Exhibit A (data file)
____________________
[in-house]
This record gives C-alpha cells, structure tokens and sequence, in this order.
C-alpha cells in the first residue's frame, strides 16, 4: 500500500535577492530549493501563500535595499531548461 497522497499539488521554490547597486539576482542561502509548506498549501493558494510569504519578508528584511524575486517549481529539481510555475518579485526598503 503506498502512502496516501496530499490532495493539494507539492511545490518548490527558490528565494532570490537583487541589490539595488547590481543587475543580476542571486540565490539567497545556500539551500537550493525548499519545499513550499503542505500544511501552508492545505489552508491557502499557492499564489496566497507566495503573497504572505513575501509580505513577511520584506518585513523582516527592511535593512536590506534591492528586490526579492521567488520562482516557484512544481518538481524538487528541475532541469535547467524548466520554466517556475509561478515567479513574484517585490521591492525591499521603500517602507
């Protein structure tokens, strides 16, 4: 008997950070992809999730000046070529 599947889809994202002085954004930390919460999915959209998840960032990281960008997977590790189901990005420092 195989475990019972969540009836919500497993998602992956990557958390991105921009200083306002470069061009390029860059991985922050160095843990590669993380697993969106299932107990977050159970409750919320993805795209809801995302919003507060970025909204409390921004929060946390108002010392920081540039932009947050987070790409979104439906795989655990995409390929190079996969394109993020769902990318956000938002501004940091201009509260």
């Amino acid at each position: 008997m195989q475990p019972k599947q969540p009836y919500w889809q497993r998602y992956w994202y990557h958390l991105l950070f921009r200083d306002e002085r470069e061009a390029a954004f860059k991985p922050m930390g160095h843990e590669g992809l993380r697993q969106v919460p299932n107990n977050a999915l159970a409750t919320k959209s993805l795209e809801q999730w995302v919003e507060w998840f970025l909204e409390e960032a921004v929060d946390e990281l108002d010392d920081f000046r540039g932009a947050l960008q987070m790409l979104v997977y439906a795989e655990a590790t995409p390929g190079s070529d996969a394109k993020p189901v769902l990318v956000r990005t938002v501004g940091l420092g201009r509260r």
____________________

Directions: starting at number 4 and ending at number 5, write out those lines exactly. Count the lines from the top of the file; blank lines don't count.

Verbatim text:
């Protein structure tokens, strides 16, 4: 008997950070992809999730000046070529 599947889809994202002085954004930390919460999915959209998840960032990281960008997977590790189901990005420092 195989475990019972969540009836919500497993998602992956990557958390991105921009200083306002470069061009390029860059991985922050160095843990590669993380697993969106299932107990977050159970409750919320993805795209809801995302919003507060970025909204409390921004929060946390108002010392920081540039932009947050987070790409979104439906795989655990995409390929190079996969394109993020769902990318956000938002501004940091201009509260």
């Amino acid at each position: 008997m195989q475990p019972k599947q969540p009836y919500w889809q497993r998602y992956w994202y990557h958390l991105l950070f921009r200083d306002e002085r470069e061009a390029a954004f860059k991985p922050m930390g160095h843990e590669g992809l993380r697993q969106v919460p299932n107990n977050a999915l159970a409750t919320k959209s993805l795209e809801q999730w995302v919003e507060w998840f970025l909204e409390e960032a921004v929060d946390e990281l108002d010392d920081f000046r540039g932009a947050l960008q987070m790409l979104v997977y439906a795989e655990a590790t995409p390929g190079s070529d996969a394109k993020p189901v769902l990318v956000r990005t938002v501004g940091l420092g201009r509260r």